I’m not talking about co-workers starting a book club, but rather companies encouraging all employees to read certain books. Maybe even launching discussions about those books or using them to drive home aspects of the company’s culture.

“I think it really applies to the workplace and the kind of environments we want to create,” said Ben Eubanks, a human resources analyst at Brandon Hall Group and an advocate for workplace reading. “One of the things that I like best is when you read it and I read it, and then we get together and talk about it. The discussion that happens afterward. If you’re sitting in a PowerPoint presentation, I’m telling you things and you’re taking things in but there’s really no discussion.”

He thinks reading should be an expected part of any employee’s performance. It could range from books that management picks for all workers to read — ones that get at the company’s core philosophies — to books that managers suggest for specific employees, with an eye toward helping make the employee better.

“I’ve worked with managers in the past to assign them a book that we think will help them learn the things they need to learn or develop a skill they’re not being exposed to,” Eubanks said. “People who are successful are often crazy about reading. They make time for that because they understand how important it is, and it’s kind of like a secret weapon.”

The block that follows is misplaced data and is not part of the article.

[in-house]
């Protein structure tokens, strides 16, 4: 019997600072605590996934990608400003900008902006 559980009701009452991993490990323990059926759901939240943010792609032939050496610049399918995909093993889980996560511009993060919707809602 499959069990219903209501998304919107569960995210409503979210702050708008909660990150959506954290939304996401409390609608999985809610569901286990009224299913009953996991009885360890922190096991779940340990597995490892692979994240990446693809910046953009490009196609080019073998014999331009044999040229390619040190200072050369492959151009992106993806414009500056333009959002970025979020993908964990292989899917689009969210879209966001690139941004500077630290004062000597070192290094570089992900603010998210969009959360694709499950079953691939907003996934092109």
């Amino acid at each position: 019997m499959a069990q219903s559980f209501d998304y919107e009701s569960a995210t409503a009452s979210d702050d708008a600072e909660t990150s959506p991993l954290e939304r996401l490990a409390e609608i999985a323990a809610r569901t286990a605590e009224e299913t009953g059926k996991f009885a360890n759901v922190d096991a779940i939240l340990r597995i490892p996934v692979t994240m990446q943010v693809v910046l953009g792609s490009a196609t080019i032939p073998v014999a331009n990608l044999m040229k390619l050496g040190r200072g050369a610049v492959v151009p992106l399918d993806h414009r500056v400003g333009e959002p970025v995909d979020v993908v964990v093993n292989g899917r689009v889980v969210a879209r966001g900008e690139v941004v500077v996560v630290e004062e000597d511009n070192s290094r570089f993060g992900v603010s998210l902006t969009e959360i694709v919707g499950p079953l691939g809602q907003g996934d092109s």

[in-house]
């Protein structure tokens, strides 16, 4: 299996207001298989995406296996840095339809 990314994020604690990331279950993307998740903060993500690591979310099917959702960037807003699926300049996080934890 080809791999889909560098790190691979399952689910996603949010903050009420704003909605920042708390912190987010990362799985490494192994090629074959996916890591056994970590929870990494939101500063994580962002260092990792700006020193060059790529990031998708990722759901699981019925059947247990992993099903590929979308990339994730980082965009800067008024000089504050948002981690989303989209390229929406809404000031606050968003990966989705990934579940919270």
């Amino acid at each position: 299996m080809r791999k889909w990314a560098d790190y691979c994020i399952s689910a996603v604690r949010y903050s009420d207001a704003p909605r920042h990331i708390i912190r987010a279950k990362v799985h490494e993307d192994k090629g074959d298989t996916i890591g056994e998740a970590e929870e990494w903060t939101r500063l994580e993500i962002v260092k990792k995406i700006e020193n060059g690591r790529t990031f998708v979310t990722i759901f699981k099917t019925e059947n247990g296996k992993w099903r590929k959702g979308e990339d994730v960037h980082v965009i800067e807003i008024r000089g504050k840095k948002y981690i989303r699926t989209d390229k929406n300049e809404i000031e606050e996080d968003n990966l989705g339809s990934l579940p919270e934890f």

Instant replay

Let’s replay that last part again:

People who are successful are often crazy about reading. They make time for that because they understand how important it is, and it’s kind of like a secret weapon.

Simply put, leaders read. And people at all levels of our organizations can be extraordinary leaders, if we help give them the keys to learn and grow.

I can’t determine causation without some hefty research, so I can’t speak to whether reading makes us successful, or successful people naturally read more. What I can say is that there is correlation there and we can certainly attempt to exploit that for the betterment of our employees and their families.

The big picture